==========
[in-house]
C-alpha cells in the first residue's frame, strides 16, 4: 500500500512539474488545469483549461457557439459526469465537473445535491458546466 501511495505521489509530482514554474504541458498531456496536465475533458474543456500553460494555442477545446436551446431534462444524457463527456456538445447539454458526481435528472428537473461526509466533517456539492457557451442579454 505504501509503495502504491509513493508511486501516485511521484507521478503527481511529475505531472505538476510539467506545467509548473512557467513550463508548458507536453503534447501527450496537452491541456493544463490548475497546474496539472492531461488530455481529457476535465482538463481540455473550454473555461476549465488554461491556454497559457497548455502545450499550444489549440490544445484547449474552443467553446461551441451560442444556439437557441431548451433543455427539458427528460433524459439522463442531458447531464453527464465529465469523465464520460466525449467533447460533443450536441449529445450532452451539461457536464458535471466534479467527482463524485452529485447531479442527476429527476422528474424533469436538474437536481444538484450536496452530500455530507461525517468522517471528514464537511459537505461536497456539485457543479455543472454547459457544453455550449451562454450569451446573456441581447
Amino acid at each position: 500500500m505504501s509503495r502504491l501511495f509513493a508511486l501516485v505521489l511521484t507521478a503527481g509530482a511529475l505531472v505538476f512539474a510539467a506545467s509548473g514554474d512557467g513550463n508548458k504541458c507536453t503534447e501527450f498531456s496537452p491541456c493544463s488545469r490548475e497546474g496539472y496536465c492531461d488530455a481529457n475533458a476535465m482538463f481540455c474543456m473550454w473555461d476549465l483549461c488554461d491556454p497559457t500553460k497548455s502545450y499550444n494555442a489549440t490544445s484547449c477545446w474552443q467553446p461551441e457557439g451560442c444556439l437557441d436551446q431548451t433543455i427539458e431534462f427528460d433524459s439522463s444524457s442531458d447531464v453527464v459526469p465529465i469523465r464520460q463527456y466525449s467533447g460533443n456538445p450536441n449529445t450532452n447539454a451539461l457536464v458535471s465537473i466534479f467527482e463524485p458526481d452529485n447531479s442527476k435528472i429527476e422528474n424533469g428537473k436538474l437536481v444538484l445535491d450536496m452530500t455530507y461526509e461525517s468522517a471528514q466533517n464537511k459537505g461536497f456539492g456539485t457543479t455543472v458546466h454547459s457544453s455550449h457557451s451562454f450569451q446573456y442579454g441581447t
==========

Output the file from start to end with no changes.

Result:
[in-house]
C-alpha cells in the first residue's frame, strides 16, 4: 500500500512539474488545469483549461457557439459526469465537473445535491458546466 501511495505521489509530482514554474504541458498531456496536465475533458474543456500553460494555442477545446436551446431534462444524457463527456456538445447539454458526481435528472428537473461526509466533517456539492457557451442579454 505504501509503495502504491509513493508511486501516485511521484507521478503527481511529475505531472505538476510539467506545467509548473512557467513550463508548458507536453503534447501527450496537452491541456493544463490548475497546474496539472492531461488530455481529457476535465482538463481540455473550454473555461476549465488554461491556454497559457497548455502545450499550444489549440490544445484547449474552443467553446461551441451560442444556439437557441431548451433543455427539458427528460433524459439522463442531458447531464453527464465529465469523465464520460466525449467533447460533443450536441449529445450532452451539461457536464458535471466534479467527482463524485452529485447531479442527476429527476422528474424533469436538474437536481444538484450536496452530500455530507461525517468522517471528514464537511459537505461536497456539485457543479455543472454547459457544453455550449451562454450569451446573456441581447
Amino acid at each position: 500500500m505504501s509503495r502504491l501511495f509513493a508511486l501516485v505521489l511521484t507521478a503527481g509530482a511529475l505531472v505538476f512539474a510539467a506545467s509548473g514554474d512557467g513550463n508548458k504541458c507536453t503534447e501527450f498531456s496537452p491541456c493544463s488545469r490548475e497546474g496539472y496536465c492531461d488530455a481529457n475533458a476535465m482538463f481540455c474543456m473550454w473555461d476549465l483549461c488554461d491556454p497559457t500553460k497548455s502545450y499550444n494555442a489549440t490544445s484547449c477545446w474552443q467553446p461551441e457557439g451560442c444556439l437557441d436551446q431548451t433543455i427539458e431534462f427528460d433524459s439522463s444524457s442531458d447531464v453527464v459526469p465529465i469523465r464520460q463527456y466525449s467533447g460533443n456538445p450536441n449529445t450532452n447539454a451539461l457536464v458535471s465537473i466534479f467527482e463524485p458526481d452529485n447531479s442527476k435528472i429527476e422528474n424533469g428537473k436538474l437536481v444538484l445535491d450536496m452530500t455530507y461526509e461525517s468522517a471528514q466533517n464537511k459537505g461536497f456539492g456539485t457543479t455543472v458546466h454547459s457544453s455550449h457557451s451562454f450569451q446573456y442579454g441581447t